By Pauline Benetti
Special to The PREVIEW
Earth Week 2018 has been a very busy week with participation from a variety of community organization and local businesses — a Lifelong Learning Lecture at the Library, a Pagosa Earth Community discussion on social and environmental justice, the Geothermal Greenhouse Partnership (GGP) Environmental Film Festival, Unitarian Universalist trash pickups, San Juan Outdoor Club hike and the Mountain High Gardeners annual exposition.
But, we are not through yet. Today there will be a Loaves and Fishes lunch at noon at the Parish Hall served by Southwest Organization for Sustainability and later, from 3 to 5 p.m. at the Chamber of Commerce conference room, a discussion of the winter issue of Yes Magazine, which is about building an economy that benefits everyone. Finally, there are the big events of Saturday, the Earth Week Fair, and Sunday, the Earth Day March for Science.
Earth Week Fair
Saturday’s Earth Week Fair will take place at the PLPOA Clubhouse on Port Avenue from 1 to 4 p.m. It will include displays by a number of local organizations and businesses, the exhibit of an electric car ,speakers, kid events, music and food.
Among the organizations with valuable information and giveaways for you are the following: Archuleta County Weed and Pest, Audubon Rockies, CSU Extension, Earth Community, GGP, Plastic Coalition, Rock the Vote, San Juan Stargazers, San Juan Water Conservation District, Southwest Colorado Firewise, St. Francis Wildlife Rehabilitation, U.S. Department of Agriculture, U.S. Forest Service, Weminuche Audubon Society and, by Saturday, there may very well be more. You will also be encouraged at the number of businesses involved in the sustainability effort.
The lineup of speakers will present in the PLPOA conference Room and include the following: Jonathon Dobson, “Solarizing a Rural School in Puerto Rico” (1 p.m.); Kirsten Skeehan and Bob Formwalt on their candidacy for the La Plata Electric Association Board of Directors (1:45 p.m.); Justin Ramsey, “Local and Regional Water Issues, a PAWSD View” (2:30 p.m.); and Bill Trimarco, “Protecting your Property from Wildfire” (3:15 p.m.). Everyone will find something that matters to them in this lineup.
Now for the kids. There will be so much to do and see: St. Francis Wildlife Rehabilitation will have Dooley the educational falcon on hand. The two Audubon organizations will host a scavenger hunt and a bird viewing area complete with binoculars and guidebooks to help with identification of birds as well as a plant planting activity. For further edification and enjoyment of the young ones, there will also be a science demo area, as well as a giant bubble demo and play area.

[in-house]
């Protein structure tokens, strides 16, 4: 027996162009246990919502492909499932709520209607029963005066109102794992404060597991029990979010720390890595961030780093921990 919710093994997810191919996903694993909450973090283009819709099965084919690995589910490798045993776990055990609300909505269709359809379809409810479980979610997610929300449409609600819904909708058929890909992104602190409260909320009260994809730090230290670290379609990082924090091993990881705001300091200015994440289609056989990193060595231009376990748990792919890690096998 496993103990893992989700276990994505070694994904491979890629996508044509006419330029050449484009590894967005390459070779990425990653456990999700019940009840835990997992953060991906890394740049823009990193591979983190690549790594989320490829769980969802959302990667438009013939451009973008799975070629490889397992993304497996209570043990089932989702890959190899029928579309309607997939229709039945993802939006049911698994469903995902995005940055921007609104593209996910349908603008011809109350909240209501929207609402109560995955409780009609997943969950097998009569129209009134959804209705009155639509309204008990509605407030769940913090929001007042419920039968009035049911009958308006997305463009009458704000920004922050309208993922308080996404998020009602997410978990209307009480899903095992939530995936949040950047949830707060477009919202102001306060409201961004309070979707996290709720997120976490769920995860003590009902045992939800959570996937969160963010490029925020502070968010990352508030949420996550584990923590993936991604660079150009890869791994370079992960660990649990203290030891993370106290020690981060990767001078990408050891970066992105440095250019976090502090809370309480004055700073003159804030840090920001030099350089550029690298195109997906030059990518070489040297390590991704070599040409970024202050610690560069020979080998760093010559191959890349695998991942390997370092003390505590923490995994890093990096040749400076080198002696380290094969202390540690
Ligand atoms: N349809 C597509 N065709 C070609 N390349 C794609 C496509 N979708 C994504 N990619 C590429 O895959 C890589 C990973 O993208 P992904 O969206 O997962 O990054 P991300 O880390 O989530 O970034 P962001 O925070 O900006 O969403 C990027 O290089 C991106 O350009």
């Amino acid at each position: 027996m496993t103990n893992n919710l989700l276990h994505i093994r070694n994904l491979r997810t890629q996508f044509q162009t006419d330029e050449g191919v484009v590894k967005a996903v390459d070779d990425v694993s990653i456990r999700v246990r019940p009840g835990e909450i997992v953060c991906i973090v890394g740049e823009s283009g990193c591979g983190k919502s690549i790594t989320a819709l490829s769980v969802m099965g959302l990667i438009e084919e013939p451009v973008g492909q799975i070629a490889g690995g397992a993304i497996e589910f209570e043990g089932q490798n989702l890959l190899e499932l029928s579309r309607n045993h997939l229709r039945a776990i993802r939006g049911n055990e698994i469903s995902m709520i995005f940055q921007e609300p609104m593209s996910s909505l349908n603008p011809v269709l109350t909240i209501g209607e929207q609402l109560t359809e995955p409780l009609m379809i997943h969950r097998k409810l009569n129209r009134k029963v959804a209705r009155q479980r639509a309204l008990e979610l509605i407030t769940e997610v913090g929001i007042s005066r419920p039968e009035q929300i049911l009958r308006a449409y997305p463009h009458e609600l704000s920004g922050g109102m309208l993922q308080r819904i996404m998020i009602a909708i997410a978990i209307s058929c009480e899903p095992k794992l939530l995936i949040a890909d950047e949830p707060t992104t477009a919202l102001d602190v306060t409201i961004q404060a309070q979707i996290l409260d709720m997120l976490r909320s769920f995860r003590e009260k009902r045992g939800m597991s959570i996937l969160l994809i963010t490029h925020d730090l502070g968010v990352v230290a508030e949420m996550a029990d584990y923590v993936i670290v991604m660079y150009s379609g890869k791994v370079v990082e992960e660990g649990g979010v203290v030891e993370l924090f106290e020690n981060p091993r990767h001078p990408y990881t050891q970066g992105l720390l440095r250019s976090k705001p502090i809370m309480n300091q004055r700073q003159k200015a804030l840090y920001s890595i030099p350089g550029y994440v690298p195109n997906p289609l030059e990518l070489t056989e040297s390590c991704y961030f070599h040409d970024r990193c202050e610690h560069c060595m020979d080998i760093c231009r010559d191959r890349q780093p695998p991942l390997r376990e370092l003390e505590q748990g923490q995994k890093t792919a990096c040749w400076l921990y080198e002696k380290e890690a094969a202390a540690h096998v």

Finally, food and music: Enjoy a barbecue down by the gazebo or, for those who would rather not do meat, enjoy a vegetarian cooking demo by Tess Challis in the clubhouse. The music offering has something for everyone: the Brooks-i Band to accompany your barbecue experience and both Acoustic Picnic and Jack Ellis in the clubhouse as you visit the different exhibits.
So, come on down. Bring the whole family. Learn about your part in making our planet a healthier place. Have some good food and listen to some terrific music.
On Sunday, after more than a week of activities, we arrive at the big day, Earth Day, and the second annual March for Science.
Last year, we had a huge crowd (Pagosa size) march from Pagosa Springs High School to the GGP amphitheater. This year, the march will form at the amphitheater at 12:30 p.m., wend its way through town and return to the amphitheater, where we will conclude with a community potluck. Everyone is encouraged to show up and bring signs, balloons, your cruiser bike (if you have one) and food to share with your neighbors.
Last year, this global grassroots movement brought out more than a million people in more than 450 cities worldwide. Thousands on the National Mall marched past the Environmental Protection Agency and to the U.S. Capitol to advocate for science to play a larger role in society — and stressed how research already ripples through a slew of issues from guns to immigration.
The message to public officials is clear — that evidence-based policy decisions are critical and science should not be ignored. The message in 2018 is the same, just louder.